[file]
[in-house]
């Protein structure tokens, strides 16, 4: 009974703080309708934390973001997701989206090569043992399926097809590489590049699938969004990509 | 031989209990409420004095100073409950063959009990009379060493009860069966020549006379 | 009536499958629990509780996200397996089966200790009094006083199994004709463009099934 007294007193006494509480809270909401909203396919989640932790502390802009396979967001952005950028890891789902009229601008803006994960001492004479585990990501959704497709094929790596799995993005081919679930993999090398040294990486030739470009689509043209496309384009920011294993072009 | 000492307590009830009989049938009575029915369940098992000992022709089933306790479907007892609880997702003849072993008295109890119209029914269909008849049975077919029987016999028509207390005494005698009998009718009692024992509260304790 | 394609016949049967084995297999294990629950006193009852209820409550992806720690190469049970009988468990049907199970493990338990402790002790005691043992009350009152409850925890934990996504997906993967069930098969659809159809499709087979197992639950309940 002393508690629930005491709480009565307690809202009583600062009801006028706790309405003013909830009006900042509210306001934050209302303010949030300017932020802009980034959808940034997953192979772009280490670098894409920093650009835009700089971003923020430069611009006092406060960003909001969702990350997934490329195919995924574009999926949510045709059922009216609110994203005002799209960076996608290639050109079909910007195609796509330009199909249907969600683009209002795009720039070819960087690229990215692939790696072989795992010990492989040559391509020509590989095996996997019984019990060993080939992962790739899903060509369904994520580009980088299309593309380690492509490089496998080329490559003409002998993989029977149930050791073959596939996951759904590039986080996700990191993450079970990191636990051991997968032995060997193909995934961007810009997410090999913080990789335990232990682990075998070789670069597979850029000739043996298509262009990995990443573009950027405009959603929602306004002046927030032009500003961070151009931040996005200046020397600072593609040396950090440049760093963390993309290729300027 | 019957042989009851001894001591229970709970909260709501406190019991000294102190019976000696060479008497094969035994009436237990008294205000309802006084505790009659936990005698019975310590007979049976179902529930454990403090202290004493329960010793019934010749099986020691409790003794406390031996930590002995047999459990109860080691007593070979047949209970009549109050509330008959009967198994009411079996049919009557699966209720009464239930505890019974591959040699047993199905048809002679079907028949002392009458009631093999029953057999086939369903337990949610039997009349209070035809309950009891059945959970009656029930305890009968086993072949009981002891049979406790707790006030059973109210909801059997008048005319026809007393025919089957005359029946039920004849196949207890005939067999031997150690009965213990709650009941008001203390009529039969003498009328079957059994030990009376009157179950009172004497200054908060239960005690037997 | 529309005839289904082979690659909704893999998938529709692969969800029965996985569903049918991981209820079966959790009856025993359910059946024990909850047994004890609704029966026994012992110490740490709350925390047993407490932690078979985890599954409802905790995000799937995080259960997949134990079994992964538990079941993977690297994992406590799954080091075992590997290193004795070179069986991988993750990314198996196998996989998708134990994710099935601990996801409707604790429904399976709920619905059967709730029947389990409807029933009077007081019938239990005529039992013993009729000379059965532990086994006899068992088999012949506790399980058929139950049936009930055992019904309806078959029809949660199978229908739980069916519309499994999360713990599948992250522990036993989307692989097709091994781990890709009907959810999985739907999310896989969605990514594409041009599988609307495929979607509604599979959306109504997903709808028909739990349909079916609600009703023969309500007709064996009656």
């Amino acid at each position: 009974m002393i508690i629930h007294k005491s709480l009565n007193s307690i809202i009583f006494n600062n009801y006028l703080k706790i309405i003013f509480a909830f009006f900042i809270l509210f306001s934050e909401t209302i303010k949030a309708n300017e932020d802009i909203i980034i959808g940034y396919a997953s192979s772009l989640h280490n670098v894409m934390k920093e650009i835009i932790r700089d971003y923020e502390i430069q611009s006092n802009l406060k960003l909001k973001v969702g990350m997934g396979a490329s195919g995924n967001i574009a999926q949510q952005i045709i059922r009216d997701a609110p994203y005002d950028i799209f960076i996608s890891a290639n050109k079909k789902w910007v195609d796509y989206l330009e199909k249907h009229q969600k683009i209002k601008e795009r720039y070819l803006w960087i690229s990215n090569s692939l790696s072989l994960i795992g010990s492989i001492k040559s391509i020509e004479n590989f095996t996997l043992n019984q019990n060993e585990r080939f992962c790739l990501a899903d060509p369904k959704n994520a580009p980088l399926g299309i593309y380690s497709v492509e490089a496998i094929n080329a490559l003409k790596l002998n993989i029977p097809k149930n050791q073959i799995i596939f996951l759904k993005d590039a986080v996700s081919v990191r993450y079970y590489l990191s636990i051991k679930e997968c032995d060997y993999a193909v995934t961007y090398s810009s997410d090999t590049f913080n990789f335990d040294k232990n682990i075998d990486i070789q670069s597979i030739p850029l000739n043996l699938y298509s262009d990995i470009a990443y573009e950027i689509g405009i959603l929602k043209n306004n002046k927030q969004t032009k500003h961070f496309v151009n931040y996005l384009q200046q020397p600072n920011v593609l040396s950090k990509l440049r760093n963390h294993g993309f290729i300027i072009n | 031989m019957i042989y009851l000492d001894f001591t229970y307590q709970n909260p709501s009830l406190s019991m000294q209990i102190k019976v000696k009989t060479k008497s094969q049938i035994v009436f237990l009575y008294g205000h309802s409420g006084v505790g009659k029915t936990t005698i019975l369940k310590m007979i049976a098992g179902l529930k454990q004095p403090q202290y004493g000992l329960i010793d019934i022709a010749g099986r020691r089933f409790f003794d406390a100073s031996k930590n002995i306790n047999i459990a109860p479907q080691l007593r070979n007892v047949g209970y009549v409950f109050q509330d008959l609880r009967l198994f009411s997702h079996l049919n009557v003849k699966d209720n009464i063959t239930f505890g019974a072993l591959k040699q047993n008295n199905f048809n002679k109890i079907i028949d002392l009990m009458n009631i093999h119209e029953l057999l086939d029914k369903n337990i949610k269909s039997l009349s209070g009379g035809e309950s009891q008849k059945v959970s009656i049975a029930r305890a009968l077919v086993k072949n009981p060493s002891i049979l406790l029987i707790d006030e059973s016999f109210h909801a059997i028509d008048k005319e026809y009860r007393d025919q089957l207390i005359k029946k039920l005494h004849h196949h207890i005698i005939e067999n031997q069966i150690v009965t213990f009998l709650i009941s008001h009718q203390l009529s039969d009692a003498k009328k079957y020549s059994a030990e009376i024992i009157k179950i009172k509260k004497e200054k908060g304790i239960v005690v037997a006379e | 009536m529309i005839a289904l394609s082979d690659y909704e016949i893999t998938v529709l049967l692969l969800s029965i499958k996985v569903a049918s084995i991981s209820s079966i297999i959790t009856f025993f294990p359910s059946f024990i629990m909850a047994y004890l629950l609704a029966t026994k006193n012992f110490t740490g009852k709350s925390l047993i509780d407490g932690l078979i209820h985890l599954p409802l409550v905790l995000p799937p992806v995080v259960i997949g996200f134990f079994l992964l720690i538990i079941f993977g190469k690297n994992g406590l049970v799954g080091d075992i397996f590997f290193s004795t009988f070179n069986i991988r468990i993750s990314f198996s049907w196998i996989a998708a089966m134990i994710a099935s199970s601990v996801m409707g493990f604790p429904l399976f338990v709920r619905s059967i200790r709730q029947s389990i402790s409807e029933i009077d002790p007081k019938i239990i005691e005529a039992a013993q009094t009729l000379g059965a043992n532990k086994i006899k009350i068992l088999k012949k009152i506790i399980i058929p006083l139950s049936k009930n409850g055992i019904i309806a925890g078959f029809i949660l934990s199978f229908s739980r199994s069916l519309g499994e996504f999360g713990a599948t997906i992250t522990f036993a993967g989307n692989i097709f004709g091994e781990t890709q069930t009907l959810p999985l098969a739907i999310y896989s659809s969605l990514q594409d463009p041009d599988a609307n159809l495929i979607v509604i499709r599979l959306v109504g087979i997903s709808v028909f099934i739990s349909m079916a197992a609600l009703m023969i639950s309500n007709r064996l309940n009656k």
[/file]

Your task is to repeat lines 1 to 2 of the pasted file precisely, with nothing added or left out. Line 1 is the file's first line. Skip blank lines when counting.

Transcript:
[in-house]
């Protein structure tokens, strides 16, 4: 009974703080309708934390973001997701989206090569043992399926097809590489590049699938969004990509 | 031989209990409420004095100073409950063959009990009379060493009860069966020549006379 | 009536499958629990509780996200397996089966200790009094006083199994004709463009099934 007294007193006494509480809270909401909203396919989640932790502390802009396979967001952005950028890891789902009229601008803006994960001492004479585990990501959704497709094929790596799995993005081919679930993999090398040294990486030739470009689509043209496309384009920011294993072009 | 000492307590009830009989049938009575029915369940098992000992022709089933306790479907007892609880997702003849072993008295109890119209029914269909008849049975077919029987016999028509207390005494005698009998009718009692024992509260304790 | 394609016949049967084995297999294990629950006193009852209820409550992806720690190469049970009988468990049907199970493990338990402790002790005691043992009350009152409850925890934990996504997906993967069930098969659809159809499709087979197992639950309940 002393508690629930005491709480009565307690809202009583600062009801006028706790309405003013909830009006900042509210306001934050209302303010949030300017932020802009980034959808940034997953192979772009280490670098894409920093650009835009700089971003923020430069611009006092406060960003909001969702990350997934490329195919995924574009999926949510045709059922009216609110994203005002799209960076996608290639050109079909910007195609796509330009199909249907969600683009209002795009720039070819960087690229990215692939790696072989795992010990492989040559391509020509590989095996996997019984019990060993080939992962790739899903060509369904994520580009980088299309593309380690492509490089496998080329490559003409002998993989029977149930050791073959596939996951759904590039986080996700990191993450079970990191636990051991997968032995060997193909995934961007810009997410090999913080990789335990232990682990075998070789670069597979850029000739043996298509262009990995990443573009950027405009959603929602306004002046927030032009500003961070151009931040996005200046020397600072593609040396950090440049760093963390993309290729300027 | 019957042989009851001894001591229970709970909260709501406190019991000294102190019976000696060479008497094969035994009436237990008294205000309802006084505790009659936990005698019975310590007979049976179902529930454990403090202290004493329960010793019934010749099986020691409790003794406390031996930590002995047999459990109860080691007593070979047949209970009549109050509330008959009967198994009411079996049919009557699966209720009464239930505890019974591959040699047993199905048809002679079907028949002392009458009631093999029953057999086939369903337990949610039997009349209070035809309950009891059945959970009656029930305890009968086993072949009981002891049979406790707790006030059973109210909801059997008048005319026809007393025919089957005359029946039920004849196949207890005939067999031997150690009965213990709650009941008001203390009529039969003498009328079957059994030990009376009157179950009172004497200054908060239960005690037997 | 529309005839289904082979690659909704893999998938529709692969969800029965996985569903049918991981209820079966959790009856025993359910059946024990909850047994004890609704029966026994012992110490740490709350925390047993407490932690078979985890599954409802905790995000799937995080259960997949134990079994992964538990079941993977690297994992406590799954080091075992590997290193004795070179069986991988993750990314198996196998996989998708134990994710099935601990996801409707604790429904399976709920619905059967709730029947389990409807029933009077007081019938239990005529039992013993009729000379059965532990086994006899068992088999012949506790399980058929139950049936009930055992019904309806078959029809949660199978229908739980069916519309499994999360713990599948992250522990036993989307692989097709091994781990890709009907959810999985739907999310896989969605990514594409041009599988609307495929979607509604599979959306109504997903709808028909739990349909079916609600009703023969309500007709064996009656």